Summary:

The fund, backed by Microsoft and Nokia, invests in products rather than startups. Early takeup is promising, with Vision+ putting money into three new top-level domains and a fistful of games.

TeroOjanpera

When former Nokia exec Tero Ojanperä set up an app-oriented VC fund in March, the question was whether startups would be as willing to give up a share of their future revenues as they would be to give up equity.

The answer, it seems, is in the affirmative. The backers of the Vision+ Fund have just spilled some stats around its first €3m ($3.8m) of investments into 19 products – remember, the fund invests in products rather than whole companies – and it seems like the idea is indeed taking off.

“Finding takers has not been a problem,” Ojanperä told me. “It’s about focusing on the quality and finding the right fit for the model. We have proven and tested the model and the next step is focusing on getting the first product to market.”

GREENi, one of that first crop of 19 products, is a great case in point. The company has an existing business in helping golfers track each other round the course, but now Vision+ has invested in a new app that lets people track their favourite pro golfer. The fund’s investment (effectively an interest-free loan) secures a share of future revenues from the new app, rather than taking equity in the existing business.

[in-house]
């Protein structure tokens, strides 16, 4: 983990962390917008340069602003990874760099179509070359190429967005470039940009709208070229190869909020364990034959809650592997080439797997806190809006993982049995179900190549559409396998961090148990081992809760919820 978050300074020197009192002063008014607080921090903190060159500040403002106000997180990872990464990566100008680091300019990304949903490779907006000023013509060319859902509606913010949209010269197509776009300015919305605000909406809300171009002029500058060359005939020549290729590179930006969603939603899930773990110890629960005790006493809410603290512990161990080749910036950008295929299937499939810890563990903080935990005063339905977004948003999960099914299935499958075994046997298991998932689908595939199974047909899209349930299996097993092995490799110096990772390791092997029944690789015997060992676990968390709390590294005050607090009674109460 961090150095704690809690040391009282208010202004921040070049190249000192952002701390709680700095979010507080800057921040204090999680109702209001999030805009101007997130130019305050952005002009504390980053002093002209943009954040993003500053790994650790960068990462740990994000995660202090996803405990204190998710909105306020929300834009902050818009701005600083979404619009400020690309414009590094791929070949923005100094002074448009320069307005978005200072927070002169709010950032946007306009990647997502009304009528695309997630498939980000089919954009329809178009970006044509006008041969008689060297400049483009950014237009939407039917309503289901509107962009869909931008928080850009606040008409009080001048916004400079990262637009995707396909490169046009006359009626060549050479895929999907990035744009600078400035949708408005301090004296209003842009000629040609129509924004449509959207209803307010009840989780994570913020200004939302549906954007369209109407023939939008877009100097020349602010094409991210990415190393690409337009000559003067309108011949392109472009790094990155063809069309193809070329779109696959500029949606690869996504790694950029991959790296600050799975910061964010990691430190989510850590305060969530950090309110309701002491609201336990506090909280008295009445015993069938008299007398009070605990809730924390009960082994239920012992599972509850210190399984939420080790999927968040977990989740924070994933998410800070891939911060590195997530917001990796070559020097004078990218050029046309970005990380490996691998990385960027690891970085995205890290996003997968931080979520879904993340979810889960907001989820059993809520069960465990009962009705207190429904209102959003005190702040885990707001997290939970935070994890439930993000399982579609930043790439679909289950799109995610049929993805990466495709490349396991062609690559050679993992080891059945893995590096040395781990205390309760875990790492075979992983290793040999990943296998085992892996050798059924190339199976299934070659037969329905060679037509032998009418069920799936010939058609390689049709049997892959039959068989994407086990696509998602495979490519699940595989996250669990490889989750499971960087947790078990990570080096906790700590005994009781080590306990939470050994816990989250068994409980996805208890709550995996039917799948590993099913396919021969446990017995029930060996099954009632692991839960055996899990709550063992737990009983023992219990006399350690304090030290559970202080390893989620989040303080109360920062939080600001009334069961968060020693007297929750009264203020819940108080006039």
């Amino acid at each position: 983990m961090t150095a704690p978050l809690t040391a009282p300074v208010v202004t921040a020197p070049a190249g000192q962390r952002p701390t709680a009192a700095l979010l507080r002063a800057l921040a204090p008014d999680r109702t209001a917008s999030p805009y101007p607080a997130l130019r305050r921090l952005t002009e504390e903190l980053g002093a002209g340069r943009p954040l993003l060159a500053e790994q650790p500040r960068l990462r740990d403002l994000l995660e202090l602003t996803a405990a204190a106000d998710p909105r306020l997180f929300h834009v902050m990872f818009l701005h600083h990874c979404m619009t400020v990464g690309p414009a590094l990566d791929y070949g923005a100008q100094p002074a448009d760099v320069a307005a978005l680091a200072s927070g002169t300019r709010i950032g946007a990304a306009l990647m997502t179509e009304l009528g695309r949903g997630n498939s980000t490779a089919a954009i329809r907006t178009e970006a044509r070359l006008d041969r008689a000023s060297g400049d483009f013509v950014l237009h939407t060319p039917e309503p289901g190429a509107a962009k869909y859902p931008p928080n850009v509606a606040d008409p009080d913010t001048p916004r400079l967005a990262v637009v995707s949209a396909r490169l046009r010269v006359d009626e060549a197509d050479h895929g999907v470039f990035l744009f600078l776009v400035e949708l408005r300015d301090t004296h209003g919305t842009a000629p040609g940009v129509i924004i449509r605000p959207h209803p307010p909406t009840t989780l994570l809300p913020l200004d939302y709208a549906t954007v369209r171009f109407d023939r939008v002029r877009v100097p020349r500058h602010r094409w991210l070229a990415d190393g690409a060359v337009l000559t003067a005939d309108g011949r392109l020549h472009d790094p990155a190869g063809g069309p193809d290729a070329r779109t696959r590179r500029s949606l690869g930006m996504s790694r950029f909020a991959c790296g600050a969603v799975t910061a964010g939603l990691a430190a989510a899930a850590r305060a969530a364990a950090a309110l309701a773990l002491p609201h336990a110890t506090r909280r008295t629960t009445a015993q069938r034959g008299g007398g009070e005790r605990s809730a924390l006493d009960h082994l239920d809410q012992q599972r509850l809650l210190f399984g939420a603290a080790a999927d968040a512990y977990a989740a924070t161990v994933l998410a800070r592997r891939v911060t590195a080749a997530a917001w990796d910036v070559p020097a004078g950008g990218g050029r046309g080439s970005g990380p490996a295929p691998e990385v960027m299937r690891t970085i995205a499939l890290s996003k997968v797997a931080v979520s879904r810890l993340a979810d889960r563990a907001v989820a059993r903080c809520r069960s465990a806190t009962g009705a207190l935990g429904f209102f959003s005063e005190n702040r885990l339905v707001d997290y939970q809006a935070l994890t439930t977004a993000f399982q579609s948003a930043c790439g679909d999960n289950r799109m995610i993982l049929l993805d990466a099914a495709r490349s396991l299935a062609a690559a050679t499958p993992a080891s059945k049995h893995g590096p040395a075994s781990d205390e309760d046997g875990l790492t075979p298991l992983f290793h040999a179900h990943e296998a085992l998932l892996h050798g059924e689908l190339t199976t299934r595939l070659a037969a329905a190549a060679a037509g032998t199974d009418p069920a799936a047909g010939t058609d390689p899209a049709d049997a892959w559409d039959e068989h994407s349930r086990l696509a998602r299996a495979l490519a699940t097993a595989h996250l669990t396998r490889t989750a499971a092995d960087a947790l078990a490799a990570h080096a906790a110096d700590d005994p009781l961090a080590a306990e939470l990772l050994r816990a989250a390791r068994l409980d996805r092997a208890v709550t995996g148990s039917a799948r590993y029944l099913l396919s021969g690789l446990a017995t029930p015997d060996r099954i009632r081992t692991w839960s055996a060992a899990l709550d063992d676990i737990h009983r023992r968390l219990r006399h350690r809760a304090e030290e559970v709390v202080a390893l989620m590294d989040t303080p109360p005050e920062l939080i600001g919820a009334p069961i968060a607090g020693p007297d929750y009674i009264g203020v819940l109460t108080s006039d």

Quite a few of the investments are into games, such as Mike Vick: GameTime by U.S.-based KBJ Games, Hit No Hit from L.A.’s Moeo, a new multi-platform mobile game from Finland’s Tribeflame, the amusingly-named Total Recoil, and 10 games from France’s Mando. On the more serious side, there’s also the carbon footprint calculator Ecompter, which is aimed at hotels and meeting venues.

And on a somewhat grander scale, Vision+ has also invested in three new top-level domains, namely .city, 在线 (.online in Chinese) and 中文网 (.website in Chinese). The risk here is that these new TLDs don’t get granted, but Ojanperä reckons the team behind them will meet with success in this regard. No doubt the returns will be huge.

Of course, this is just the start. Ojanperä says the Vision+ Fund will close sometime next year with €50m-€100m in capital and a “couple of hundred projects” on the go.

It’s an unusual approach to tech venture capital, but the early signs are promising. Now Vision+ just needs to help get these products on the market. If the revenues flow, the model will really have proven itself.

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